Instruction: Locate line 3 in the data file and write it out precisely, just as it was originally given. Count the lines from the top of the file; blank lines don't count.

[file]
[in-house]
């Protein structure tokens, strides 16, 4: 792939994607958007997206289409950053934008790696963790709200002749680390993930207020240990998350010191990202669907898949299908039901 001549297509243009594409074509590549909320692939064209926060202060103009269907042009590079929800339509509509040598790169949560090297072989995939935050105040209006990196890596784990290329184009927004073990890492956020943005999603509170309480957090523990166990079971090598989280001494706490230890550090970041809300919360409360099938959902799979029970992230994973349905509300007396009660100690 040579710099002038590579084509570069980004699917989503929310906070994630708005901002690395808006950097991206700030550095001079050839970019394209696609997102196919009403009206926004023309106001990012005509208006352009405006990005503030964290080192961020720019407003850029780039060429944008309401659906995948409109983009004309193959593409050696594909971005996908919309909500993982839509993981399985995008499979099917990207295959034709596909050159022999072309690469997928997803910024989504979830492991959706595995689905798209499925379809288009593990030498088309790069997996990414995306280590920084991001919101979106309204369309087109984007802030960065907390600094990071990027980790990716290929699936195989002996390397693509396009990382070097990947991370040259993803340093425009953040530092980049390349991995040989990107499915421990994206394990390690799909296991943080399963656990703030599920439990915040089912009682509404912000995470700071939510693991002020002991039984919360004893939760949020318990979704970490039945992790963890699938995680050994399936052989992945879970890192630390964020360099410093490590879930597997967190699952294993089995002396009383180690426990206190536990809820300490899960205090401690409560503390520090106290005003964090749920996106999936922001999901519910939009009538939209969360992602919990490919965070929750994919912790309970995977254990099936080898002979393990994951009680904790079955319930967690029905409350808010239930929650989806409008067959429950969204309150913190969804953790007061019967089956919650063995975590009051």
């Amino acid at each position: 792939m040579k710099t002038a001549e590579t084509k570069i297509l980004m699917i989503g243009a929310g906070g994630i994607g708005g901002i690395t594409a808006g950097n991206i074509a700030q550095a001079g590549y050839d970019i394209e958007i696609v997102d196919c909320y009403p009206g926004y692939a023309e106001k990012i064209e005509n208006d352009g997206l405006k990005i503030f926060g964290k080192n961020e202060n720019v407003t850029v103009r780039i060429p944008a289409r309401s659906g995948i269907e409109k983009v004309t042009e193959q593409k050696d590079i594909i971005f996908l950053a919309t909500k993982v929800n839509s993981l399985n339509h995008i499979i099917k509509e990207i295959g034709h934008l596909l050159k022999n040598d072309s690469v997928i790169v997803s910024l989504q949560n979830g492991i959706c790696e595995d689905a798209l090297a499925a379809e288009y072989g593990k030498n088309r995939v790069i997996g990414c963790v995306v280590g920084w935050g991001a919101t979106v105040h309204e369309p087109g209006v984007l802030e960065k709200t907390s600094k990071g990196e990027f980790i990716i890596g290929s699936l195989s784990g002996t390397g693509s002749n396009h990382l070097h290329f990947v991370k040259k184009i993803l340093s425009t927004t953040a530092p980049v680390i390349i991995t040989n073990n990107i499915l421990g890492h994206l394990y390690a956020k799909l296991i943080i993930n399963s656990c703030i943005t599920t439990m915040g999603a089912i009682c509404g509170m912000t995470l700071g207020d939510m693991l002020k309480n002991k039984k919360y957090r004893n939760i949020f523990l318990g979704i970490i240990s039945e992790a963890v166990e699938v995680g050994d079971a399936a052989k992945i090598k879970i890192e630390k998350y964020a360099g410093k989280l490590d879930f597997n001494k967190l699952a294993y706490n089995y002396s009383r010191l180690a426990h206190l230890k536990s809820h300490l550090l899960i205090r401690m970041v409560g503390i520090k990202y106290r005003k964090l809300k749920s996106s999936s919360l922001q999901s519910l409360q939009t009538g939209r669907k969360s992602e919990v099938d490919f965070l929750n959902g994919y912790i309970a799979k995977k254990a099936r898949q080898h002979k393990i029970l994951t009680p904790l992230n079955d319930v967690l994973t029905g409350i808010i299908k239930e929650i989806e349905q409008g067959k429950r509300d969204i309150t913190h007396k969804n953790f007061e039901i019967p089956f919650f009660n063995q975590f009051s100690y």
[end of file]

């Amino acid at each position: 792939m040579k710099t002038a001549e590579t084509k570069i297509l980004m699917i989503g243009a929310g906070g994630i994607g708005g901002i690395t594409a808006g950097n991206i074509a700030q550095a001079g590549y050839d970019i394209e958007i696609v997102d196919c909320y009403p009206g926004y692939a023309e106001k990012i064209e005509n208006d352009g997206l405006k990005i503030f926060g964290k080192n961020e202060n720019v407003t850029v103009r780039i060429p944008a289409r309401s659906g995948i269907e409109k983009v004309t042009e193959q593409k050696d590079i594909i971005f996908l950053a919309t909500k993982v929800n839509s993981l399985n339509h995008i499979i099917k509509e990207i295959g034709h934008l596909l050159k022999n040598d072309s690469v997928i790169v997803s910024l989504q949560n979830g492991i959706c790696e595995d689905a798209l090297a499925a379809e288009y072989g593990k030498n088309r995939v790069i997996g990414c963790v995306v280590g920084w935050g991001a919101t979106v105040h309204e369309p087109g209006v984007l802030e960065k709200t907390s600094k990071g990196e990027f980790i990716i890596g290929s699936l195989s784990g002996t390397g693509s002749n396009h990382l070097h290329f990947v991370k040259k184009i993803l340093s425009t927004t953040a530092p980049v680390i390349i991995t040989n073990n990107i499915l421990g890492h994206l394990y390690a956020k799909l296991i943080i993930n399963s656990c703030i943005t599920t439990m915040g999603a089912i009682c509404g509170m912000t995470l700071g207020d939510m693991l002020k309480n002991k039984k919360y957090r004893n939760i949020f523990l318990g979704i970490i240990s039945e992790a963890v166990e699938v995680g050994d079971a399936a052989k992945i090598k879970i890192e630390k998350y964020a360099g410093k989280l490590d879930f597997n001494k967190l699952a294993y706490n089995y002396s009383r010191l180690a426990h206190l230890k536990s809820h300490l550090l899960i205090r401690m970041v409560g503390i520090k990202y106290r005003k964090l809300k749920s996106s999936s919360l922001q999901s519910l409360q939009t009538g939209r669907k969360s992602e919990v099938d490919f965070l929750n959902g994919y912790i309970a799979k995977k254990a099936r898949q080898h002979k393990i029970l994951t009680p904790l992230n079955d319930v967690l994973t029905g409350i808010i299908k239930e929650i989806e349905q409008g067959k429950r509300d969204i309150t913190h007396k969804n953790f007061e039901i019967p089956f919650f009660n063995q975590f009051s100690y």